Confusion to commission: do we accept God’s plans for us?

(Photo: Unsplash/Hans-Peter Gauster)

The story of the tower of Babel in Genesis 11 is a bit strange. Humankind is on the move but then a decision is taken, in unity, to settle and build a city with a great tower. God sees what is happening and the people are cast into confusion as they are scattered around the world.

At least four times in previous chapters of the Bible, God clearly commands people to be fruitful, multiple and fill the earth (Gen 1v28, 8v17, 9v1, 9v7). People, being created in God’s image as the pinnacle of His creation, are to bear His image, make Him known and reflect His glory in His world.

But the people had another plan.

They chose to stay put. To build a tower and to make a name for themselves. “We want to be safe and connected. We want to be in control of our own lives and destiny – we don’t need God!”

The problem was the people had rejected God and His plans and purpose for them. They rebelled against God and failed to embrace their calling to be His image bearers.

Do we as God’s people today better understand and embrace our calling to make God known by pointing people to God’s perfect ‘image bearer’ Jesus Christ?

A recent survey suggests that we do not!

Today, less than 33% of Christians believe that the primary purpose of Church mission work is to share the Christian faith among those who don’t know or haven’t heard of Jesus. That’s 1 out of every 3 followers of Jesus not accepting that our calling is to make God known in His world. Further, nearly half of all UK Christians (42%) told us that they do not feel confident explaining the message of the Gospel.

God has made His plans and purpose clear. We are created in His image (Gen 1v27) and commissioned to fulfil His mission and make Him known. Jesus reminded his friends that this is God’s plan that we are to bear or reflect God’s image to a broken and hurting world (Mt 5v16, Mt 28v19-20).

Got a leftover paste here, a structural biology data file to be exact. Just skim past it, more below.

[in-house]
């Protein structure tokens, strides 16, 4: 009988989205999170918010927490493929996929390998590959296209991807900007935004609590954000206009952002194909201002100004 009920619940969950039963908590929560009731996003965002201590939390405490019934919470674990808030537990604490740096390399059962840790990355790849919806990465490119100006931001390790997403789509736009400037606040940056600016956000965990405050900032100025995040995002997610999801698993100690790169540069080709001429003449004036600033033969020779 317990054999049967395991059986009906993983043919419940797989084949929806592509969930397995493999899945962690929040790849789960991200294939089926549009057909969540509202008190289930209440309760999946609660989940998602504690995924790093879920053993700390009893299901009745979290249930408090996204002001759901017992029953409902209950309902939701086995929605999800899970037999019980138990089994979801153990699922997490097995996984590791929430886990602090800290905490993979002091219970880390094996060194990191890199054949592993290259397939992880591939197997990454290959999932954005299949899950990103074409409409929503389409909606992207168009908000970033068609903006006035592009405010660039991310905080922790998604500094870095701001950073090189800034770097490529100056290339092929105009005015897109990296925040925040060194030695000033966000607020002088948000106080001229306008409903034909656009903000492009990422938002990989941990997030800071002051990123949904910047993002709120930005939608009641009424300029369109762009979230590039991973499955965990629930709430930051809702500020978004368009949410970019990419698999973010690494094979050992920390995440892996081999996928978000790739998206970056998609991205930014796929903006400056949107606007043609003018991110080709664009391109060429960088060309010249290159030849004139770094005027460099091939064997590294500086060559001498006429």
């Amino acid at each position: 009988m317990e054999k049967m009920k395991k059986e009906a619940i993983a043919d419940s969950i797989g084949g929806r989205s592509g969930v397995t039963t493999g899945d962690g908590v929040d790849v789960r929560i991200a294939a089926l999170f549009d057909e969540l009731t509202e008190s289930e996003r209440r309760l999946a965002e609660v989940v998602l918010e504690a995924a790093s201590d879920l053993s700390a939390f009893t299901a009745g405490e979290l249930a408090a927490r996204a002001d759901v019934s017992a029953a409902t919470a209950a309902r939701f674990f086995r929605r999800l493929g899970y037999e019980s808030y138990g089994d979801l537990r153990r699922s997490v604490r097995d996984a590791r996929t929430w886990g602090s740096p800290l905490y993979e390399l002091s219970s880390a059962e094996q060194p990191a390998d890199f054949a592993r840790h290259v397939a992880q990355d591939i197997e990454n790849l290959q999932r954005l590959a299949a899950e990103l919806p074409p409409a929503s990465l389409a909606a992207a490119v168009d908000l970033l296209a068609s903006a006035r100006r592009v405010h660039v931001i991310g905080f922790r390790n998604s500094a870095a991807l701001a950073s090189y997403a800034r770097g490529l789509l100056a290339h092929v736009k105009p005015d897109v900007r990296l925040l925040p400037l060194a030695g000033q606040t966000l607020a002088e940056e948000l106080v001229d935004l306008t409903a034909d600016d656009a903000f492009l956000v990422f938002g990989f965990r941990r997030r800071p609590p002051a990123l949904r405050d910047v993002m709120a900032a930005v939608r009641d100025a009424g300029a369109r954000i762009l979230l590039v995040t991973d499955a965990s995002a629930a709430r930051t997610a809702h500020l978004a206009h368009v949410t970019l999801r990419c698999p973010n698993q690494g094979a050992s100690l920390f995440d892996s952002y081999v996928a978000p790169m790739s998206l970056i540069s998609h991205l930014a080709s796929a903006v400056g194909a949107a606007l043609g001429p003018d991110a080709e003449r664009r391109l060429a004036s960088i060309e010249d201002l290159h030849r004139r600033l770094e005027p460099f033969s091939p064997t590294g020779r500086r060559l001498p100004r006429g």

However, it would seem, sadly, that this story in Genesis 11, of people choosing confusion (for that’s what Babel means) over God’s purpose for them to bear His image, is reflective of many people’s lives today.

We may feel we have moved from confusion to salvation, but is it possible that we too often still experience confusion and uncertainty in life because we, as followers of Jesus Christ, have failed to embrace the purpose and commission that comes with our salvation?

Do our lives betray the reality that we are too often more interested in settling, building our own lives and ‘making a name for ourselves’ than allowing God to build and bring glory to His name?

Back in Genesis, God called people to be on the move. We too are called to not settle, but to bear His image. To make known His love, His mercy, His justice and His compassion. We reflect and bring glory to God when we care for the marginalised, the poor, the homeless, the unloved, the lonely and the confused. In this way His Kingdom comes, and His will is done.

At OM, we have seen people from all walks of life from all over the world make the journey from confusion to commission. In Botswana, we met Wawa, a young believer who worked as an assistant teacher in a primary school. He loved God, but he was unsure about his purpose in God’s plan.

Wawa said: “I knew nothing about sharing God’s love with others, but once I got involved in OM, I heard more and more about the least reached and the great need of God’s love around the world. There are countless opportunities to share what you believe, to get involved in different kinds of ministries, to learn, to grow, and to be challenged.”

As followers of Jesus, do we need to re-embrace our calling and purpose and encourage others to do the same? Is there a need for repentance and the fresh, daily filling of the Holy Spirit so that we are empowered to witness (Acts 1v8), make disciples and reflect God’s image to a broken and hurting world?

Let’s refuse to settle in a place of confusion, and embrace the high calling, purpose and Great Commission to which we are called.

Republished from Christian Today UK.

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